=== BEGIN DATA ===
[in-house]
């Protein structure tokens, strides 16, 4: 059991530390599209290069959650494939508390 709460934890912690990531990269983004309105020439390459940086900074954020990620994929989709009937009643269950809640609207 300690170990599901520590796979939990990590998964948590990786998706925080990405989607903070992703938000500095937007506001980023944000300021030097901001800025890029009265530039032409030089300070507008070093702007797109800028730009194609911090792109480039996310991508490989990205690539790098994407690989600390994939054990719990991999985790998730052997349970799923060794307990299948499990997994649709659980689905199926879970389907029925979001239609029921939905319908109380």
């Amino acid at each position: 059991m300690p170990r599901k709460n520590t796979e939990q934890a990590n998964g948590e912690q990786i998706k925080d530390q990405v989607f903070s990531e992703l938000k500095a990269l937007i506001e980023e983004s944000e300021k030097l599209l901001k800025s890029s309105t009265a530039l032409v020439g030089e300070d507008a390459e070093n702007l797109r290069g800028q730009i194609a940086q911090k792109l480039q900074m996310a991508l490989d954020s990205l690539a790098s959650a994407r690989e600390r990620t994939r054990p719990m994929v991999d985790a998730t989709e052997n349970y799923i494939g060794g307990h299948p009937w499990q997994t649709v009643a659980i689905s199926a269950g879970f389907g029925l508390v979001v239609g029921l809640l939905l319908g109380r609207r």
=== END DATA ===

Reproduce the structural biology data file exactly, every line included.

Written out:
[in-house]
């Protein structure tokens, strides 16, 4: 059991530390599209290069959650494939508390 709460934890912690990531990269983004309105020439390459940086900074954020990620994929989709009937009643269950809640609207 300690170990599901520590796979939990990590998964948590990786998706925080990405989607903070992703938000500095937007506001980023944000300021030097901001800025890029009265530039032409030089300070507008070093702007797109800028730009194609911090792109480039996310991508490989990205690539790098994407690989600390994939054990719990991999985790998730052997349970799923060794307990299948499990997994649709659980689905199926879970389907029925979001239609029921939905319908109380």
């Amino acid at each position: 059991m300690p170990r599901k709460n520590t796979e939990q934890a990590n998964g948590e912690q990786i998706k925080d530390q990405v989607f903070s990531e992703l938000k500095a990269l937007i506001e980023e983004s944000e300021k030097l599209l901001k800025s890029s309105t009265a530039l032409v020439g030089e300070d507008a390459e070093n702007l797109r290069g800028q730009i194609a940086q911090k792109l480039q900074m996310a991508l490989d954020s990205l690539a790098s959650a994407r690989e600390r990620t994939r054990p719990m994929v991999d985790a998730t989709e052997n349970y799923i494939g060794g307990h299948p009937w499990q997994t649709v009643a659980i689905s199926a269950g879970f389907g029925l508390v979001v239609g029921l809640l939905l319908g109380r609207r």